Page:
Monday, 3. November 2014
19:00 - 21:00
Diplomatic Academy Vienna, Festsaal
Favoritenstraße 15a, 1040 Vienna
Lecture and discussion
School of Oriental and African Studies, University of London
Syrian Women’s Network
Institute of International Development at the University of Vienna
Magda Seewald, VIDC
Languages: German and English with simultanious interpretation
More than three years after the start of the protests against an authoritarian regime, the Syrian war in its essential dimension can hardly be described with words. It is only possible to conceive a grasp of what this war means for the civil society, when considering the death of more than 150.000 people, the widespread destruction of vital infrastructure, the currently biggest movement of refugees worldwide, the survival in refugee camps in bordering states or the attempt to get into a closed Europe. Social devastation as well as millions of traumatized people are not only direct consequences of the war, but will also determine the future of the country for many years to come.
At political and geostrategic level, the war has already become a regional one. The jihadi group Islamic State (IS) uses the northeastern part of the country as its regional base of power. Kurdish organizations are forced to combat the Islamic State both in Syria and in Iraq. The Lebanese Hezbollah intervenes militarily in support of the Assad regime. Western as well as Arab states provide weapons and military aid to different insurgency movements. From that perspective, one must, therefore, fear an all-out regional war. Hence, the following questions will be discussed at our event:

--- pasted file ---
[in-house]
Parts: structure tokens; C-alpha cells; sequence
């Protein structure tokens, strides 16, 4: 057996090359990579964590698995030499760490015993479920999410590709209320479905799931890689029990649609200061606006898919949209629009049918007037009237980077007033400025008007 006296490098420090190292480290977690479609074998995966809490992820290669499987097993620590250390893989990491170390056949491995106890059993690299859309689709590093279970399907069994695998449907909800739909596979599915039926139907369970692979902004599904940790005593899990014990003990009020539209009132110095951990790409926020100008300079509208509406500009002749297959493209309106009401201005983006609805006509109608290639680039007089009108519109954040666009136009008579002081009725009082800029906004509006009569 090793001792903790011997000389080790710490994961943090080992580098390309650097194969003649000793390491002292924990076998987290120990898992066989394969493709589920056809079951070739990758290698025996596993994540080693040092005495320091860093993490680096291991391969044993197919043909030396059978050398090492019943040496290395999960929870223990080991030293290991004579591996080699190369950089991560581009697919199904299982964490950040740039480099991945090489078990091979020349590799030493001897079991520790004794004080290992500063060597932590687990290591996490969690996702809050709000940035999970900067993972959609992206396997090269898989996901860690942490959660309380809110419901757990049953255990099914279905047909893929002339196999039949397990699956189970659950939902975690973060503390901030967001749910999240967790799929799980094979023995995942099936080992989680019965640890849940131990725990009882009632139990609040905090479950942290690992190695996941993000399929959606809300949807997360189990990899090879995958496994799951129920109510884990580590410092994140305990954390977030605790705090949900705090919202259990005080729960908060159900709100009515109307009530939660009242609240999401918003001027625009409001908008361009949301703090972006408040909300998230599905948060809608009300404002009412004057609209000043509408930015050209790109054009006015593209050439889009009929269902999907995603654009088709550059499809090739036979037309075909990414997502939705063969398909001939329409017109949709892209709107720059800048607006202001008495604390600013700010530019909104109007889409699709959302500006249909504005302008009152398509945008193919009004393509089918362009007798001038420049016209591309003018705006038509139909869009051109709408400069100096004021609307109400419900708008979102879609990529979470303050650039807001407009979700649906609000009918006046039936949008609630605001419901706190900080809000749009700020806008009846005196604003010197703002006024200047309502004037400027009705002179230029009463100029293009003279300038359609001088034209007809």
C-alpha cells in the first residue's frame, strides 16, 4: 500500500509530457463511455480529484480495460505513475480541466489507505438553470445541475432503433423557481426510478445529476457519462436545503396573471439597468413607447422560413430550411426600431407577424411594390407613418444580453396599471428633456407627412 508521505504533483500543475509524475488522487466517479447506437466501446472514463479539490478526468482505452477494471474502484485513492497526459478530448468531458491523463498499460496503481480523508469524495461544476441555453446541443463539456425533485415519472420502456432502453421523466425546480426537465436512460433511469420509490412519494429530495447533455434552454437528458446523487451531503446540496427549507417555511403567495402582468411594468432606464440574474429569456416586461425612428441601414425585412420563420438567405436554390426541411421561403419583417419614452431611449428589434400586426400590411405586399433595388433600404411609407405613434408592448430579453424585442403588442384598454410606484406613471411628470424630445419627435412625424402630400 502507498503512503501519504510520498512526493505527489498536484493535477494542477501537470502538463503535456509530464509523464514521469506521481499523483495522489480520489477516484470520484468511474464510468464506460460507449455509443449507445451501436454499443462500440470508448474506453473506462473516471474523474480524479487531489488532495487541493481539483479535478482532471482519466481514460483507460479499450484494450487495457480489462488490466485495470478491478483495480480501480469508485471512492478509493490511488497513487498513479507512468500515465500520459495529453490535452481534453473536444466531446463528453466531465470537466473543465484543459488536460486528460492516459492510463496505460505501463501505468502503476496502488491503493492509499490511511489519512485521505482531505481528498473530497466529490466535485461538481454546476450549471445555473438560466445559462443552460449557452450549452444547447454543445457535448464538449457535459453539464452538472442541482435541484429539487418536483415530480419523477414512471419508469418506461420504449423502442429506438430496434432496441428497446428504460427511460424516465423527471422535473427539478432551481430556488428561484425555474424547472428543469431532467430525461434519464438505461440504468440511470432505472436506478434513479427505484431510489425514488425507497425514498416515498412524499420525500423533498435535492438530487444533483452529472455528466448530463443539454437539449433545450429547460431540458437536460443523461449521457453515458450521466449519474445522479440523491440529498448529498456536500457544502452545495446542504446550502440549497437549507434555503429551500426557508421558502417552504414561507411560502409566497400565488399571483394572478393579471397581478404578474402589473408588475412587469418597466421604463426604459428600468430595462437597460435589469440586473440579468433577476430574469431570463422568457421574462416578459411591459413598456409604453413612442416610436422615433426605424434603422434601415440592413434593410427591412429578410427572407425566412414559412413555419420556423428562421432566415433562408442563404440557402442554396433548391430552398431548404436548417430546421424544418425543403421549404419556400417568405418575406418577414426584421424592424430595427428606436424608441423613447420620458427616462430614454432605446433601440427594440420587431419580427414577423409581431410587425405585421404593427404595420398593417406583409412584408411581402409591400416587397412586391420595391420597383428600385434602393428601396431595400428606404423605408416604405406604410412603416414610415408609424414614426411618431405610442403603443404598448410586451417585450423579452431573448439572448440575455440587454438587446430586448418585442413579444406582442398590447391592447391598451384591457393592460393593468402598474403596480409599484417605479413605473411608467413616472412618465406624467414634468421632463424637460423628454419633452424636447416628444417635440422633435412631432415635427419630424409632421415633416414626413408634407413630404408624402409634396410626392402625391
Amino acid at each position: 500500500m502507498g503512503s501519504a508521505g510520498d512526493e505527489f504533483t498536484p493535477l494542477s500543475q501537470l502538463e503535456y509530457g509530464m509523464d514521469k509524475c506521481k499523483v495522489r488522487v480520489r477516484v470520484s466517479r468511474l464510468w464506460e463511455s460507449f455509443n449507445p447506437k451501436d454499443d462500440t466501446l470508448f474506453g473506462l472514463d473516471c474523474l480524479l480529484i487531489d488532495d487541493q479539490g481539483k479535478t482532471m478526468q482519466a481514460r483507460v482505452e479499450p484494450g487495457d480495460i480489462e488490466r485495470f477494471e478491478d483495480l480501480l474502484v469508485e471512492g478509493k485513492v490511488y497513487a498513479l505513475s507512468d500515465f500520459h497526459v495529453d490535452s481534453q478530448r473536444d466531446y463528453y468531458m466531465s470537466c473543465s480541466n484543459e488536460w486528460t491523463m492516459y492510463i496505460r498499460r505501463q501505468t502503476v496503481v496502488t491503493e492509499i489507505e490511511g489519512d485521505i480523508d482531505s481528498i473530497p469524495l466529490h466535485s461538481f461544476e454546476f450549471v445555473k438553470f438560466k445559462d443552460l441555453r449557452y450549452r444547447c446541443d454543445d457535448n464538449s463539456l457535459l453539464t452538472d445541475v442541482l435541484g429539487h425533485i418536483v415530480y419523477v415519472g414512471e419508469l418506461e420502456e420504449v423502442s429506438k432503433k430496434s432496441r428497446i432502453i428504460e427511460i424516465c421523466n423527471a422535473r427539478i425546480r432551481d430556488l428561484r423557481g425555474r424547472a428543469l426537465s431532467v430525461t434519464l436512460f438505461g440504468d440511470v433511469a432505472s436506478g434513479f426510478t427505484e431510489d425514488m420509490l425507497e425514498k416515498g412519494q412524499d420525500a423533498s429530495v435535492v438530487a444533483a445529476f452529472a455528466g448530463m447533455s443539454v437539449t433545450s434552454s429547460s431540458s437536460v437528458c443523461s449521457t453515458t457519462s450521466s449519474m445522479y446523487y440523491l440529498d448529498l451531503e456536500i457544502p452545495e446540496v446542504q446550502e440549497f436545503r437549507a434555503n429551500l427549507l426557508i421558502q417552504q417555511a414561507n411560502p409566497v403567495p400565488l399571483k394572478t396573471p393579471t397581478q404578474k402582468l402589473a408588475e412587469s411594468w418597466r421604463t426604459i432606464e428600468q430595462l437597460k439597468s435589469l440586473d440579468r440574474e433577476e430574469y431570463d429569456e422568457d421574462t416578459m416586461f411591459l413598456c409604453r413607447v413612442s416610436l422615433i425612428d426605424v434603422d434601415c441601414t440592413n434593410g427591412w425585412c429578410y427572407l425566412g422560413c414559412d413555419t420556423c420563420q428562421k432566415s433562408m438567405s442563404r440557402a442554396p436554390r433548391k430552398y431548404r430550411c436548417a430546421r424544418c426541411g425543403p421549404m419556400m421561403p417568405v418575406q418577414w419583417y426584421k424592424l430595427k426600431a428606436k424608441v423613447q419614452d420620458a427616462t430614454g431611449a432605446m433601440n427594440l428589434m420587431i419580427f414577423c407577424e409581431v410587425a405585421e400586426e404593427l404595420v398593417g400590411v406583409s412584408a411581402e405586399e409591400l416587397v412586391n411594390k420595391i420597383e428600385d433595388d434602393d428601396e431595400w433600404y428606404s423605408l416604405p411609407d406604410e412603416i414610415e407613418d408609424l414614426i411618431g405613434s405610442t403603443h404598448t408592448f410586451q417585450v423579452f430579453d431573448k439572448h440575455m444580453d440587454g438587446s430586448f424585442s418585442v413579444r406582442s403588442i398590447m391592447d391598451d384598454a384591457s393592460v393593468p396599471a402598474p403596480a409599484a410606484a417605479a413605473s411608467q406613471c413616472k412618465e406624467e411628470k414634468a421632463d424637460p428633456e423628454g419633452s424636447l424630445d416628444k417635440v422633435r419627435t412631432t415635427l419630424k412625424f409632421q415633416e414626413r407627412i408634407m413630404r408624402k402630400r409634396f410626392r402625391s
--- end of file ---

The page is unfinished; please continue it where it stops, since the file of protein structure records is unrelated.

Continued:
Who are the different (warring) parties and what views on the country’s future do they have? Is it possible to have a democratic perspective beyond safeguarding power and geopolitics, when considering the development in Syria? How could such a perspective look like and who could give them a push from within the country?
is professor of political science at the School of Oriental and African Studies, University of London. Her teaching and research deal with Urban politics and state-society relations in the Middle East; the study of Islamism; Islamist movements; modern Arab and Islamic political thought; political ethnography. Among her numerous publications are “Producing “Reformed Islam”: A Saudi Contribution to the US Projects of Global Governance”. In: al-Rasheed, Madawi (ed.): Kingdom Without Borders (2009), “Urban Subalterns in the Arab Revolutions: Cairo and Damascus in Comparative Perspective”. In: Comparative Studies in Society and History (2013), “The Syrian Uprising: Imagining and Performing the Nation”. In: Studies in Ethnicity and Nationalism (2013).
is a feminist activist and blogger from Syria. She has been detained twice by regime forces due to her political activities. She is currently based in Turkey where she works as the campaign manager of Syrian Women's Network.
is a social scientist and project resaercher at the Institute of International Development at the University of Vienna as well as consulent to the VIDC. His main research areas are the Israeli-Palestinian conflict, movement of political Islam in the Arab world, critical state theory and postcolonial theory. His most recent publication is:Investitionen in den Konflikt. Die politische Ökonomie palästinensischer Staatsformierung (2013).